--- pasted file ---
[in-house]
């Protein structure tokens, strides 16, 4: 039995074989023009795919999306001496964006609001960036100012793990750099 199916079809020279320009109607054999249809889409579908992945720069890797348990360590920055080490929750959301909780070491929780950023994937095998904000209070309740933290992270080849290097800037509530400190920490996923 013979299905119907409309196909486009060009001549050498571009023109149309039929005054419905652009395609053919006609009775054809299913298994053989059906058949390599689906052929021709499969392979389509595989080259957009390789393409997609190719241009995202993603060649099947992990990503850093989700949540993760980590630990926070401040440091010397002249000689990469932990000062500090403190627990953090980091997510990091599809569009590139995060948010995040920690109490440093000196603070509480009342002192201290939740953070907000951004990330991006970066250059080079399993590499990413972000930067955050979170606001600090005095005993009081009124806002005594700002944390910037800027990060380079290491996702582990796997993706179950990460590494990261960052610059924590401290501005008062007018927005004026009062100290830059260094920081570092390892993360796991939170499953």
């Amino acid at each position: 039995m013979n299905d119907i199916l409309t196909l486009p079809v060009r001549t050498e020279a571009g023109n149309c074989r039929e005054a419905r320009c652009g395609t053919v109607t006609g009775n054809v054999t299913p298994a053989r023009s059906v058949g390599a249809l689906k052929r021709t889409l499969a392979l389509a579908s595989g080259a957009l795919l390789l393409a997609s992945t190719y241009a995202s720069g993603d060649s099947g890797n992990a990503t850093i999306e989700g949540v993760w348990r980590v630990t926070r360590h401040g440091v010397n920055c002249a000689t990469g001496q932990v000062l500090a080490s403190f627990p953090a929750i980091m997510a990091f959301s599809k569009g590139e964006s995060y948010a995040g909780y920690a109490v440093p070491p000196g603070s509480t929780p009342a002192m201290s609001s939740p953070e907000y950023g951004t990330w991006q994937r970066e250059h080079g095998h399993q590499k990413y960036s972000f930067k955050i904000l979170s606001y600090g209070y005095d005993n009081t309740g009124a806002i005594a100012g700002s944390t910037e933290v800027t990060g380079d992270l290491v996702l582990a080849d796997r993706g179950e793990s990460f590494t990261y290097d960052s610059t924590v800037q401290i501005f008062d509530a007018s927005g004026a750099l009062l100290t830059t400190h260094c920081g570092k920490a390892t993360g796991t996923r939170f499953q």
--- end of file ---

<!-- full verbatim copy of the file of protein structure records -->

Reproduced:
[in-house]
């Protein structure tokens, strides 16, 4: 039995074989023009795919999306001496964006609001960036100012793990750099 199916079809020279320009109607054999249809889409579908992945720069890797348990360590920055080490929750959301909780070491929780950023994937095998904000209070309740933290992270080849290097800037509530400190920490996923 013979299905119907409309196909486009060009001549050498571009023109149309039929005054419905652009395609053919006609009775054809299913298994053989059906058949390599689906052929021709499969392979389509595989080259957009390789393409997609190719241009995202993603060649099947992990990503850093989700949540993760980590630990926070401040440091010397002249000689990469932990000062500090403190627990953090980091997510990091599809569009590139995060948010995040920690109490440093000196603070509480009342002192201290939740953070907000951004990330991006970066250059080079399993590499990413972000930067955050979170606001600090005095005993009081009124806002005594700002944390910037800027990060380079290491996702582990796997993706179950990460590494990261960052610059924590401290501005008062007018927005004026009062100290830059260094920081570092390892993360796991939170499953």
């Amino acid at each position: 039995m013979n299905d119907i199916l409309t196909l486009p079809v060009r001549t050498e020279a571009g023109n149309c074989r039929e005054a419905r320009c652009g395609t053919v109607t006609g009775n054809v054999t299913p298994a053989r023009s059906v058949g390599a249809l689906k052929r021709t889409l499969a392979l389509a579908s595989g080259a957009l795919l390789l393409a997609s992945t190719y241009a995202s720069g993603d060649s099947g890797n992990a990503t850093i999306e989700g949540v993760w348990r980590v630990t926070r360590h401040g440091v010397n920055c002249a000689t990469g001496q932990v000062l500090a080490s403190f627990p953090a929750i980091m997510a990091f959301s599809k569009g590139e964006s995060y948010a995040g909780y920690a109490v440093p070491p000196g603070s509480t929780p009342a002192m201290s609001s939740p953070e907000y950023g951004t990330w991006q994937r970066e250059h080079g095998h399993q590499k990413y960036s972000f930067k955050i904000l979170s606001y600090g209070y005095d005993n009081t309740g009124a806002i005594a100012g700002s944390t910037e933290v800027t990060g380079d992270l290491v996702l582990a080849d796997r993706g179950e793990s990460f590494t990261y290097d960052s610059t924590v800037q401290i501005f008062d509530a007018s927005g004026a750099l009062l100290t830059t400190h260094c920081g570092k920490a390892t993360g796991t996923r939170f499953q």